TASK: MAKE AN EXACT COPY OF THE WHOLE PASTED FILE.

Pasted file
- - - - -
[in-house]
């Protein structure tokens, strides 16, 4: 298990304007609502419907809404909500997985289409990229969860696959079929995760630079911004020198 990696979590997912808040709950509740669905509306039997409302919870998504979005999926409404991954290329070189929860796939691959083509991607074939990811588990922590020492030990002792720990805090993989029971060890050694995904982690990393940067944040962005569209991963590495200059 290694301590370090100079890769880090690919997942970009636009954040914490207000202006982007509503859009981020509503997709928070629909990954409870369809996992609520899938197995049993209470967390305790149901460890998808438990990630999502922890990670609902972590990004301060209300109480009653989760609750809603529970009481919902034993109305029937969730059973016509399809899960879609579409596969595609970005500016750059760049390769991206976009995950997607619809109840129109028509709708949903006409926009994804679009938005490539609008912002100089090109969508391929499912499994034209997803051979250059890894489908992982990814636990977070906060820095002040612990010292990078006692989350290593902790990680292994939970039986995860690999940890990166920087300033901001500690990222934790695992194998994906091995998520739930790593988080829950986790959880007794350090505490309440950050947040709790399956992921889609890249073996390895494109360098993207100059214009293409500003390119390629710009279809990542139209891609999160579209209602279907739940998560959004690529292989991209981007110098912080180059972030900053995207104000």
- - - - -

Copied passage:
[in-house]
């Protein structure tokens, strides 16, 4: 298990304007609502419907809404909500997985289409990229969860696959079929995760630079911004020198 990696979590997912808040709950509740669905509306039997409302919870998504979005999926409404991954290329070189929860796939691959083509991607074939990811588990922590020492030990002792720990805090993989029971060890050694995904982690990393940067944040962005569209991963590495200059 290694301590370090100079890769880090690919997942970009636009954040914490207000202006982007509503859009981020509503997709928070629909990954409870369809996992609520899938197995049993209470967390305790149901460890998808438990990630999502922890990670609902972590990004301060209300109480009653989760609750809603529970009481919902034993109305029937969730059973016509399809899960879609579409596969595609970005500016750059760049390769991206976009995950997607619809109840129109028509709708949903006409926009994804679009938005490539609008912002100089090109969508391929499912499994034209997803051979250059890894489908992982990814636990977070906060820095002040612990010292990078006692989350290593902790990680292994939970039986995860690999940890990166920087300033901001500690990222934790695992194998994906091995998520739930790593988080829950986790959880007794350090505490309440950050947040709790399956992921889609890249073996390895494109360098993207100059214009293409500003390119390629710009279809990542139209891609999160579209209602279907739940998560959004690529292989991209981007110098912080180059972030900053995207104000």